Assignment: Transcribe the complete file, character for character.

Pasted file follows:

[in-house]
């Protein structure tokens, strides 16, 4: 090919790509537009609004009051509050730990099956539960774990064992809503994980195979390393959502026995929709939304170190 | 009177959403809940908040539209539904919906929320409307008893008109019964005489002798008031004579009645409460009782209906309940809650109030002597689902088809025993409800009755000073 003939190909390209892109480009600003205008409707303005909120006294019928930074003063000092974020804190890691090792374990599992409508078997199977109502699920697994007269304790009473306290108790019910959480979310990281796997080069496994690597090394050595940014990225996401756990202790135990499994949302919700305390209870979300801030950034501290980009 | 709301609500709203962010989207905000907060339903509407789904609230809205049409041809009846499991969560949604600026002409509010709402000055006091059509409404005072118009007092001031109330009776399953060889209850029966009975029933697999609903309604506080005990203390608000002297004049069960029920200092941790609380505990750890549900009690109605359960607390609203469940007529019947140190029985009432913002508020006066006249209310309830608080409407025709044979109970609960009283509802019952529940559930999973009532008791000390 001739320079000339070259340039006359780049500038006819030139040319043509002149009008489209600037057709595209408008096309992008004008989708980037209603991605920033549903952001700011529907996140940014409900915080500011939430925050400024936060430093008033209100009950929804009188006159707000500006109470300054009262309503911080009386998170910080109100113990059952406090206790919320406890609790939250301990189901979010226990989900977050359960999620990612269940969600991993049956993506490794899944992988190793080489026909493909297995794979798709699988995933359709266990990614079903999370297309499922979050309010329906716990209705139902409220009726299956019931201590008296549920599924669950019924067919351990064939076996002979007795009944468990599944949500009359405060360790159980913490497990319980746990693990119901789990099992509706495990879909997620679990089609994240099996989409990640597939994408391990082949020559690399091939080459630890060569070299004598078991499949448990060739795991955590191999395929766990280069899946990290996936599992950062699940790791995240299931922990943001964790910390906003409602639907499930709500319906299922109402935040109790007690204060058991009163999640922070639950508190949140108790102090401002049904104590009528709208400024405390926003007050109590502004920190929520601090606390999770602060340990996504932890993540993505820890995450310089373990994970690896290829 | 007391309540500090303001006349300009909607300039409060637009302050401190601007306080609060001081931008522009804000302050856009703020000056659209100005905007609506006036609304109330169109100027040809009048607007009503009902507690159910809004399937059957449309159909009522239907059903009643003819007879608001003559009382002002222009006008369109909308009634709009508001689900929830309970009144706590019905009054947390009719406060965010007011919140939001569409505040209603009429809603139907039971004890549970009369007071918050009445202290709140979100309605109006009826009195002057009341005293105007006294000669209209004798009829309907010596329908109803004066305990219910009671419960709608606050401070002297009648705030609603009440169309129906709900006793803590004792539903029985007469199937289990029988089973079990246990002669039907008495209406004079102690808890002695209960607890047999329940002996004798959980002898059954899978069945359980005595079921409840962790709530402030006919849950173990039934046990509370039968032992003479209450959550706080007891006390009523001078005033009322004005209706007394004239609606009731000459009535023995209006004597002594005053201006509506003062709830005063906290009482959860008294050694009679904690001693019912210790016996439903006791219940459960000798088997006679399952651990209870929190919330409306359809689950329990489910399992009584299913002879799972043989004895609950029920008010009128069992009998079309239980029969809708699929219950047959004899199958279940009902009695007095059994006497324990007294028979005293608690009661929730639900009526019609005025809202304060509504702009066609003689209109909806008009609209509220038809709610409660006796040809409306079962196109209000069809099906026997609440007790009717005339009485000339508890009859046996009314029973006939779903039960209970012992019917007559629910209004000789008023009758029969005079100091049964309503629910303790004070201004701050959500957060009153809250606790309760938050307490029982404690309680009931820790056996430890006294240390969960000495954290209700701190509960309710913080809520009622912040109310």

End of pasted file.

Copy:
[in-house]
């Protein structure tokens, strides 16, 4: 090919790509537009609004009051509050730990099956539960774990064992809503994980195979390393959502026995929709939304170190 | 009177959403809940908040539209539904919906929320409307008893008109019964005489002798008031004579009645409460009782209906309940809650109030002597689902088809025993409800009755000073 003939190909390209892109480009600003205008409707303005909120006294019928930074003063000092974020804190890691090792374990599992409508078997199977109502699920697994007269304790009473306290108790019910959480979310990281796997080069496994690597090394050595940014990225996401756990202790135990499994949302919700305390209870979300801030950034501290980009 | 709301609500709203962010989207905000907060339903509407789904609230809205049409041809009846499991969560949604600026002409509010709402000055006091059509409404005072118009007092001031109330009776399953060889209850029966009975029933697999609903309604506080005990203390608000002297004049069960029920200092941790609380505990750890549900009690109605359960607390609203469940007529019947140190029985009432913002508020006066006249209310309830608080409407025709044979109970609960009283509802019952529940559930999973009532008791000390 001739320079000339070259340039006359780049500038006819030139040319043509002149009008489209600037057709595209408008096309992008004008989708980037209603991605920033549903952001700011529907996140940014409900915080500011939430925050400024936060430093008033209100009950929804009188006159707000500006109470300054009262309503911080009386998170910080109100113990059952406090206790919320406890609790939250301990189901979010226990989900977050359960999620990612269940969600991993049956993506490794899944992988190793080489026909493909297995794979798709699988995933359709266990990614079903999370297309499922979050309010329906716990209705139902409220009726299956019931201590008296549920599924669950019924067919351990064939076996002979007795009944468990599944949500009359405060360790159980913490497990319980746990693990119901789990099992509706495990879909997620679990089609994240099996989409990640597939994408391990082949020559690399091939080459630890060569070299004598078991499949448990060739795991955590191999395929766990280069899946990290996936599992950062699940790791995240299931922990943001964790910390906003409602639907499930709500319906299922109402935040109790007690204060058991009163999640922070639950508190949140108790102090401002049904104590009528709208400024405390926003007050109590502004920190929520601090606390999770602060340990996504932890993540993505820890995450310089373990994970690896290829 | 007391309540500090303001006349300009909607300039409060637009302050401190601007306080609060001081931008522009804000302050856009703020000056659209100005905007609506006036609304109330169109100027040809009048607007009503009902507690159910809004399937059957449309159909009522239907059903009643003819007879608001003559009382002002222009006008369109909308009634709009508001689900929830309970009144706590019905009054947390009719406060965010007011919140939001569409505040209603009429809603139907039971004890549970009369007071918050009445202290709140979100309605109006009826009195002057009341005293105007006294000669209209004798009829309907010596329908109803004066305990219910009671419960709608606050401070002297009648705030609603009440169309129906709900006793803590004792539903029985007469199937289990029988089973079990246990002669039907008495209406004079102690808890002695209960607890047999329940002996004798959980002898059954899978069945359980005595079921409840962790709530402030006919849950173990039934046990509370039968032992003479209450959550706080007891006390009523001078005033009322004005209706007394004239609606009731000459009535023995209006004597002594005053201006509506003062709830005063906290009482959860008294050694009679904690001693019912210790016996439903006791219940459960000798088997006679399952651990209870929190919330409306359809689950329990489910399992009584299913002879799972043989004895609950029920008010009128069992009998079309239980029969809708699929219950047959004899199958279940009902009695007095059994006497324990007294028979005293608690009661929730639900009526019609005025809202304060509504702009066609003689209109909806008009609209509220038809709610409660006796040809409306079962196109209000069809099906026997609440007790009717005339009485000339508890009859046996009314029973006939779903039960209970012992019917007559629910209004000789008023009758029969005079100091049964309503629910303790004070201004701050959500957060009153809250606790309760938050307490029982404690309680009931820790056996430890006294240390969960000495954290209700701190509960309710913080809520009622912040109310």